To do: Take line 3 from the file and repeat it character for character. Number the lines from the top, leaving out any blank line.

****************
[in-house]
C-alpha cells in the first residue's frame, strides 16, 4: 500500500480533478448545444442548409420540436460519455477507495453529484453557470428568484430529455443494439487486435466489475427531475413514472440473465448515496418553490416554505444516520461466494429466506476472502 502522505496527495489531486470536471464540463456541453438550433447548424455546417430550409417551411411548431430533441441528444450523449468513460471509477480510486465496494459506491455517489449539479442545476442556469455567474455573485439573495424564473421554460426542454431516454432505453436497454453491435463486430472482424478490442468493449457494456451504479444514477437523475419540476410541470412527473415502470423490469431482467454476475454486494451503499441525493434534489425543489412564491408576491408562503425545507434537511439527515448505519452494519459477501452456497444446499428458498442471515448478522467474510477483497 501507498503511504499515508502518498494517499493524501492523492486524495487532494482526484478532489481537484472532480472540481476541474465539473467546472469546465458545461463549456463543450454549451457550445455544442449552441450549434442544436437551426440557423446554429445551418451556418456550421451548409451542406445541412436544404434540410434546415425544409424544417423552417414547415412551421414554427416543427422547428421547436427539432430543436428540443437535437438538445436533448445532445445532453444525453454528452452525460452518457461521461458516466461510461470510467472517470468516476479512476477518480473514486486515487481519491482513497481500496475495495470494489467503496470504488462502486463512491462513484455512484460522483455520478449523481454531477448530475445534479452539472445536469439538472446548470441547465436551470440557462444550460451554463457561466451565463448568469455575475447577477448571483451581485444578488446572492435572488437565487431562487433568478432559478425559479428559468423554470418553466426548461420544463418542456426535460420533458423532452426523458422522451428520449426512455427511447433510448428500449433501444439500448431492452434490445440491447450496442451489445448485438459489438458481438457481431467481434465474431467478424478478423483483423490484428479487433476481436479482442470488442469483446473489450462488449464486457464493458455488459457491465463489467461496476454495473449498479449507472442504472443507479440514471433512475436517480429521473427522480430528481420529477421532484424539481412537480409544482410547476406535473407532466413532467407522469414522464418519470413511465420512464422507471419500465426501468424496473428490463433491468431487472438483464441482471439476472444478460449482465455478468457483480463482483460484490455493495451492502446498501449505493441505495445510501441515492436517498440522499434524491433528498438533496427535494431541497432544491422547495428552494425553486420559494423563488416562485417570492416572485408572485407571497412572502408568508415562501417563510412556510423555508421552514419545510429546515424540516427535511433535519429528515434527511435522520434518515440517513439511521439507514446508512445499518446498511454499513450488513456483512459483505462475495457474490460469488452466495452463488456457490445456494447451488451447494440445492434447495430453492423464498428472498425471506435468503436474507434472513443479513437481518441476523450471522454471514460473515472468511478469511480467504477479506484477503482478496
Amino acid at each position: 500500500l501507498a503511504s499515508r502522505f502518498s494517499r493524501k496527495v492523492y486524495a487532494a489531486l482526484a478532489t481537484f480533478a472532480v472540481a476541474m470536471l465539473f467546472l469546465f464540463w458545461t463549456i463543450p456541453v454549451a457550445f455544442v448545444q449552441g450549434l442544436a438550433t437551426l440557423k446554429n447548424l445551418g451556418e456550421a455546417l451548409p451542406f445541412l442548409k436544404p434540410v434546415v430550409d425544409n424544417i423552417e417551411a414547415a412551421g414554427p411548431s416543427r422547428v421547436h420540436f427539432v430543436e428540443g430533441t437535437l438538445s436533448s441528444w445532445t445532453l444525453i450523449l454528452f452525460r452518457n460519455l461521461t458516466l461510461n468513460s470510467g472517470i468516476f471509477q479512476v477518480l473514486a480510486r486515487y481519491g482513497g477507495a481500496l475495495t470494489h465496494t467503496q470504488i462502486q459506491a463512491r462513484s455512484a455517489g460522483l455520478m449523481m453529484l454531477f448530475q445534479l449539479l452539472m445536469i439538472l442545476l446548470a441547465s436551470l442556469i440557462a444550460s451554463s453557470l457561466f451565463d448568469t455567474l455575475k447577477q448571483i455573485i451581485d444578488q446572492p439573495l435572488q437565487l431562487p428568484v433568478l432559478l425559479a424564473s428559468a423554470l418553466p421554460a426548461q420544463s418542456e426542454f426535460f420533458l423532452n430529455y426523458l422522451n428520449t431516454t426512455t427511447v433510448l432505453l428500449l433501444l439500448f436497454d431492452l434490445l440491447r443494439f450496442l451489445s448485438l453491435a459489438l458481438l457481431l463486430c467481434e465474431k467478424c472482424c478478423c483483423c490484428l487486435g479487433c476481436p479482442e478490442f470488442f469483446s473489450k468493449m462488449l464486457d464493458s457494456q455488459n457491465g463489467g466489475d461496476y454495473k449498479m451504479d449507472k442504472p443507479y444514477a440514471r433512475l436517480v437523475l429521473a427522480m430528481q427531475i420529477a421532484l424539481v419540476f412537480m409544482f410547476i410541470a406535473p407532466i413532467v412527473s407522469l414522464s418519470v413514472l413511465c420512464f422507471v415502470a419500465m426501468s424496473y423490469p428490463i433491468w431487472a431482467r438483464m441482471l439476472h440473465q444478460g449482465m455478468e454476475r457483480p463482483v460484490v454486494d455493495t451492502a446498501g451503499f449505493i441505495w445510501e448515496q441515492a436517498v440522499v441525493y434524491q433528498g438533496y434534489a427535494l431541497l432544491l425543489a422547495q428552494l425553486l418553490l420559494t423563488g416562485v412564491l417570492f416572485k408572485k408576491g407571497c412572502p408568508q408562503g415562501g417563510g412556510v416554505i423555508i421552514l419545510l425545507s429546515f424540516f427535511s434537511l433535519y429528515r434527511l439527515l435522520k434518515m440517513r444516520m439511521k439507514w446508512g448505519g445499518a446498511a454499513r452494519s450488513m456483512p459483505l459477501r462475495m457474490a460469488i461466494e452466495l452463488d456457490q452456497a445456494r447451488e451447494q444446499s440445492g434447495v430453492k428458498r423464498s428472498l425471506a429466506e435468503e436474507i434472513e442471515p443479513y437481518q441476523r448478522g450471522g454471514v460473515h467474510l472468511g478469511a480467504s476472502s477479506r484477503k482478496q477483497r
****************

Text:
Amino acid at each position: 500500500l501507498a503511504s499515508r502522505f502518498s494517499r493524501k496527495v492523492y486524495a487532494a489531486l482526484a478532489t481537484f480533478a472532480v472540481a476541474m470536471l465539473f467546472l469546465f464540463w458545461t463549456i463543450p456541453v454549451a457550445f455544442v448545444q449552441g450549434l442544436a438550433t437551426l440557423k446554429n447548424l445551418g451556418e456550421a455546417l451548409p451542406f445541412l442548409k436544404p434540410v434546415v430550409d425544409n424544417i423552417e417551411a414547415a412551421g414554427p411548431s416543427r422547428v421547436h420540436f427539432v430543436e428540443g430533441t437535437l438538445s436533448s441528444w445532445t445532453l444525453i450523449l454528452f452525460r452518457n460519455l461521461t458516466l461510461n468513460s470510467g472517470i468516476f471509477q479512476v477518480l473514486a480510486r486515487y481519491g482513497g477507495a481500496l475495495t470494489h465496494t467503496q470504488i462502486q459506491a463512491r462513484s455512484a455517489g460522483l455520478m449523481m453529484l454531477f448530475q445534479l449539479l452539472m445536469i439538472l442545476l446548470a441547465s436551470l442556469i440557462a444550460s451554463s453557470l457561466f451565463d448568469t455567474l455575475k447577477q448571483i455573485i451581485d444578488q446572492p439573495l435572488q437565487l431562487p428568484v433568478l432559478l425559479a424564473s428559468a423554470l418553466p421554460a426548461q420544463s418542456e426542454f426535460f420533458l423532452n430529455y426523458l422522451n428520449t431516454t426512455t427511447v433510448l432505453l428500449l433501444l439500448f436497454d431492452l434490445l440491447r443494439f450496442l451489445s448485438l453491435a459489438l458481438l457481431l463486430c467481434e465474431k467478424c472482424c478478423c483483423c490484428l487486435g479487433c476481436p479482442e478490442f470488442f469483446s473489450k468493449m462488449l464486457d464493458s457494456q455488459n457491465g463489467g466489475d461496476y454495473k449498479m451504479d449507472k442504472p443507479y444514477a440514471r433512475l436517480v437523475l429521473a427522480m430528481q427531475i420529477a421532484l424539481v419540476f412537480m409544482f410547476i410541470a406535473p407532466i413532467v412527473s407522469l414522464s418519470v413514472l413511465c420512464f422507471v415502470a419500465m426501468s424496473y423490469p428490463i433491468w431487472a431482467r438483464m441482471l439476472h440473465q444478460g449482465m455478468e454476475r457483480p463482483v460484490v454486494d455493495t451492502a446498501g451503499f449505493i441505495w445510501e448515496q441515492a436517498v440522499v441525493y434524491q433528498g438533496y434534489a427535494l431541497l432544491l425543489a422547495q428552494l425553486l418553490l420559494t423563488g416562485v412564491l417570492f416572485k408572485k408576491g407571497c412572502p408568508q408562503g415562501g417563510g412556510v416554505i423555508i421552514l419545510l425545507s429546515f424540516f427535511s434537511l433535519y429528515r434527511l439527515l435522520k434518515m440517513r444516520m439511521k439507514w446508512g448505519g445499518a446498511a454499513r452494519s450488513m456483512p459483505l459477501r462475495m457474490a460469488i461466494e452466495l452463488d456457490q452456497a445456494r447451488e451447494q444446499s440445492g434447495v430453492k428458498r423464498s428472498l425471506a429466506e435468503e436474507i434472513e442471515p443479513y437481518q441476523r448478522g450471522g454471514v460473515h467474510l472468511g478469511a480467504s476472502s477479506r484477503k482478496q477483497r